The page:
An aerial view from a drone shows Kivalina, which is at the very end of an eight-mile barrier reef located between a lagoon and the Chukchi Sea on September 10, 2019 in Kivalina, Alaska. The village is 83 miles above the Arctic circle. Kivalina and a few other native coastal Alaskan villages face the warming of the Arctic, which has resulted in the loss of sea ice that buffers the island’s shorelines from storm surges and coastal erosion. (Joe Raedle/Getty Images)

Scientists say the study is the just the beginning of better understanding ice changes in the Arctic. Among their recommendations is that regional predictions should be refined and evaluated and that a criteria should be established by sea ice reachers on the definition of “ice free.”

“Deciding on these criteria ahead of reaching ice free conditions is prudent given the various definitions as well as observational uncertainty in satellite-derived sea ice products,” the researchers said.

“Clarity on how this issue will be handled will facilitate communication around the occurrence of the first ice-free Arctic when it occurs.

The study, “Projections of an ice-free Arctic Ocean” published in the journal Nature Reviews Earth and Environment.

Comments, tips or story ideas? Contact Eilís at eilis.quinn(at) 

Related stories from around the North: 

Canada: Hot and dry July saw temperature records topple in the Yukon, CBC News

Greenland: Alarming, above-average ice loss in Greenland due to rising temperatures, Eye on the Arctic

Norway: Polar heat record. July average above 10°C, The Independent Barents Observer

SwedenHigh risk of wildfires in many parts of Sweden, including North, Radio Sweden

United States: Bursting ice dam in Alaska highlights risks of glacial flooding around the globe, The Associated Press

Eilís Quinn, Eye on the Arctic

Eilís Quinn is an award-winning journalist and manages Radio Canada International’s Eye on the Arctic news cooperation project. Eilís has reported from the Arctic regions of all eight circumpolar countries and has produced numerous documentary and multimedia series about climate change and the issues facing Indigenous peoples in the North.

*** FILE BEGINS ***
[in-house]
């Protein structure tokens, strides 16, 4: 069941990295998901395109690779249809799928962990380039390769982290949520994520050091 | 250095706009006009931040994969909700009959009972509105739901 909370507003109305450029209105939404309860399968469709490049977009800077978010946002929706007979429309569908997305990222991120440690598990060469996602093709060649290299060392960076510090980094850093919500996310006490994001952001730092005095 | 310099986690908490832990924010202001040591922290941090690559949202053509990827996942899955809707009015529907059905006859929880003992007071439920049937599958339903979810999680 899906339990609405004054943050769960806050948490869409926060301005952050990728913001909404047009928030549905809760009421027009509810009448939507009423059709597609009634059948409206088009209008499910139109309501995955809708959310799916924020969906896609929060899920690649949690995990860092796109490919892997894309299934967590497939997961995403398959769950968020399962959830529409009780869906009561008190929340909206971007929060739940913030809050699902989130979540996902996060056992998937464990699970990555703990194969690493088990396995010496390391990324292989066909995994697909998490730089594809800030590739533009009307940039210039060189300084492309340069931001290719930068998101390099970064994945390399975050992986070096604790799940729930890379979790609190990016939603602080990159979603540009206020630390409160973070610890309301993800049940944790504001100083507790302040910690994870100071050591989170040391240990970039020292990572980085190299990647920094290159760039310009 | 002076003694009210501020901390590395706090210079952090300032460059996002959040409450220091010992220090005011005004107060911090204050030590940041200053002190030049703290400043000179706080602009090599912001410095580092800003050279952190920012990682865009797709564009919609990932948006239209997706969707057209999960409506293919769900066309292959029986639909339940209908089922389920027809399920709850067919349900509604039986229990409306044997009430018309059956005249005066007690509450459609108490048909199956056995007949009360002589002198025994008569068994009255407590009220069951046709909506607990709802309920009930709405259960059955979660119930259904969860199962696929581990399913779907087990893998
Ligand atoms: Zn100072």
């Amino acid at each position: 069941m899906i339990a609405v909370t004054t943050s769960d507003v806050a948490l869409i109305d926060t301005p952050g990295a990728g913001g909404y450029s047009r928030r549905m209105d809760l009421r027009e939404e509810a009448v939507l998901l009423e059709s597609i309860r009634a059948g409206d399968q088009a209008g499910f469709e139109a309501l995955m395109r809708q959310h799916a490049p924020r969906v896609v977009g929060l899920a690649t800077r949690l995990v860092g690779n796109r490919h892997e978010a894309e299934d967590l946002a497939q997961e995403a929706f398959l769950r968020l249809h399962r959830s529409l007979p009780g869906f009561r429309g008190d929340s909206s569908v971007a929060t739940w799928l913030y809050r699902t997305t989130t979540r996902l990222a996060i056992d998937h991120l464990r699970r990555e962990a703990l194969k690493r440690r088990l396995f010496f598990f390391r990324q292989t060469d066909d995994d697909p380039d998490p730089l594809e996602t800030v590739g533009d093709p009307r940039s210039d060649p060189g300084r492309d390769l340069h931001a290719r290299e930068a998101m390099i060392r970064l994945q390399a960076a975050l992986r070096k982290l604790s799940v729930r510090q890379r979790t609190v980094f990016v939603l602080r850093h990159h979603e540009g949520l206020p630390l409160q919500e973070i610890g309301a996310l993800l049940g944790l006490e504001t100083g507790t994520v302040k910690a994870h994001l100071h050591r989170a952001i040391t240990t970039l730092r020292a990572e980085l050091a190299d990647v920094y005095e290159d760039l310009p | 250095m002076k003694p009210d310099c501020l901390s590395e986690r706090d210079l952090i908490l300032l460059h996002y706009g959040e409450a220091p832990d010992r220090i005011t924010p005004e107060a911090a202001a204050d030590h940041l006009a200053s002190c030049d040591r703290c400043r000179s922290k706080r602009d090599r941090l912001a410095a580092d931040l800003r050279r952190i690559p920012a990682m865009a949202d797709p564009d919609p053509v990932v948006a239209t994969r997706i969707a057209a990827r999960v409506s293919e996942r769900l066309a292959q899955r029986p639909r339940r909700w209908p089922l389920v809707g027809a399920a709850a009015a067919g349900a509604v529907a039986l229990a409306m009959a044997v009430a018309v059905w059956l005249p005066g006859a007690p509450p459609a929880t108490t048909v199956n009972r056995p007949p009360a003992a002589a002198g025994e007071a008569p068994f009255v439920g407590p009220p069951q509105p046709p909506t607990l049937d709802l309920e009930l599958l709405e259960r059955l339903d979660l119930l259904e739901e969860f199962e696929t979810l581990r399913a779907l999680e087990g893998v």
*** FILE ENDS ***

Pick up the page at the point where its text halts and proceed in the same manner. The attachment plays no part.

Her investigative report "Death in the Arctic: A community grieves, a father fights for change," about the murder of Robert Adams, a 19-year-old Inuk man from Arctic Quebec, received the silver medal for “Best Investigative Article or Series” at the 2019 Canadian Online Publishing Awards. The project also received an honourable mention for excellence in reporting on trauma at the 2019 Dart Awards in New York City.

Her report “The Arctic Railway: Building a future or destroying a culture?” on the impact a multi-billion euro infrastructure project would have on Indigenous communities in Arctic Europe was a finalist at the 2019 Canadian Association of Journalists award in the online investigative category.

Her multimedia project on the health challenges in the Canadian Arctic, "Bridging the Divide," was a finalist at the 2012 Webby Awards.

Her work on climate change in the Arctic has also been featured on the TV science program Découverte, as well as Le Téléjournal, the French-Language CBC’s flagship news cast.

Eilís has worked for media organizations in Canada and the United States and as a TV host for the Discovery/BBC Worldwide series "Best in China."